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Water Pollution and Chemical Contamination in Drinking Water

  • William A. Coniglio
  • Paul S. Berger
  • Joseph A. Cotruvo
Chapter
  • 139 Downloads

Abstract

An ample supply of clean fresh water is essential for the well-being of all organisms. The quality of drinking water, often taken for granted in industrialized nations, is increasingly becoming a matter of concern. The original focus of most water quality improvement programs was on such conventional pollutants as dissolved oxygen, fecal coliform bacteria, suspended sediment, dissolved solids, and phosphorus. Although pathogens in inadequately treated drinking water are still the greatest public health concern related to drinking water, increased industrialization, the widespread use of chemicals in industry and agriculture, and the disposal of large volumes of industrial wastes have drawn attention to the importance of protecting drinking water from contamination with chemical agents. Over 60,000 chemicals are now being used by industry and agriculture. Accordingly, such substances as synthetic organic chemicals, solvents, pesticides, metals, cleaning preparations, and septic tank de-greasers can pollute both surface and ground waters that are sources of drinking water.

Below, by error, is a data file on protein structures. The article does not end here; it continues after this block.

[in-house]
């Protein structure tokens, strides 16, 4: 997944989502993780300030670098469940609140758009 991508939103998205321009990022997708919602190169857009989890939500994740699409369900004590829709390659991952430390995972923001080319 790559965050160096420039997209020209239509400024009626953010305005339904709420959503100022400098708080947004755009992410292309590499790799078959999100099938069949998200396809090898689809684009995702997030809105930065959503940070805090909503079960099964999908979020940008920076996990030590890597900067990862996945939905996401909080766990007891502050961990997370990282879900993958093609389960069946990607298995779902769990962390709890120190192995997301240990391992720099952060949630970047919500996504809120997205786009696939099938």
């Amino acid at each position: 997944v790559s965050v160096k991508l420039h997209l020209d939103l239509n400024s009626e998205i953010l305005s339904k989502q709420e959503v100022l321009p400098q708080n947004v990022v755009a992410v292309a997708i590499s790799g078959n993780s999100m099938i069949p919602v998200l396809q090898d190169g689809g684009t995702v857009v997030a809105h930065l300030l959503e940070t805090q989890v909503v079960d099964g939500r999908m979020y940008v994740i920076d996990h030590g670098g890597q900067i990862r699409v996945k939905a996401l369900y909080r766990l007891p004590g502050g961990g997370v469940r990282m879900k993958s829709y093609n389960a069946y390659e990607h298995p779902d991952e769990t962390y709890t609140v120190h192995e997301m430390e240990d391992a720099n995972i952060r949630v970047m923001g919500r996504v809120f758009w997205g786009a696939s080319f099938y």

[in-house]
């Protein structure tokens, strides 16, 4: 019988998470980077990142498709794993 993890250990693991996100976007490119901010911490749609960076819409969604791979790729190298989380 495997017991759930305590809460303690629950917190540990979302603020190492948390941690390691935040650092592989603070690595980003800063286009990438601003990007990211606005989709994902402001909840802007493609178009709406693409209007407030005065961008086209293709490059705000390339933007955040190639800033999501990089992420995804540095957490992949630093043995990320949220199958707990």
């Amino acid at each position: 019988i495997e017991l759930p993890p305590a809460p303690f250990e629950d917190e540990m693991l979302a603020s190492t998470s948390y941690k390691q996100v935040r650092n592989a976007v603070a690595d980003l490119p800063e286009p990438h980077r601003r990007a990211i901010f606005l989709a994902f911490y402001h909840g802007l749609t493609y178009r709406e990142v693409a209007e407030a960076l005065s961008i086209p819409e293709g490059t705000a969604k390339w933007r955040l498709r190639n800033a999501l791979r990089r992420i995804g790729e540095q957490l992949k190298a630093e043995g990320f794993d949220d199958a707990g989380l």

Keywords

Drinking Water Ground Water Environmental Protection Agency Drinking Water Quality Safe Drinking Water 
These keywords were added by machine and not by the authors. This process is experimental and the keywords may be updated as the learning algorithm improves.

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Copyright information

© Springer Science+Business Media New York 1992

Authors and Affiliations

  • William A. Coniglio
  • Paul S. Berger
  • Joseph A. Cotruvo

There are no affiliations available

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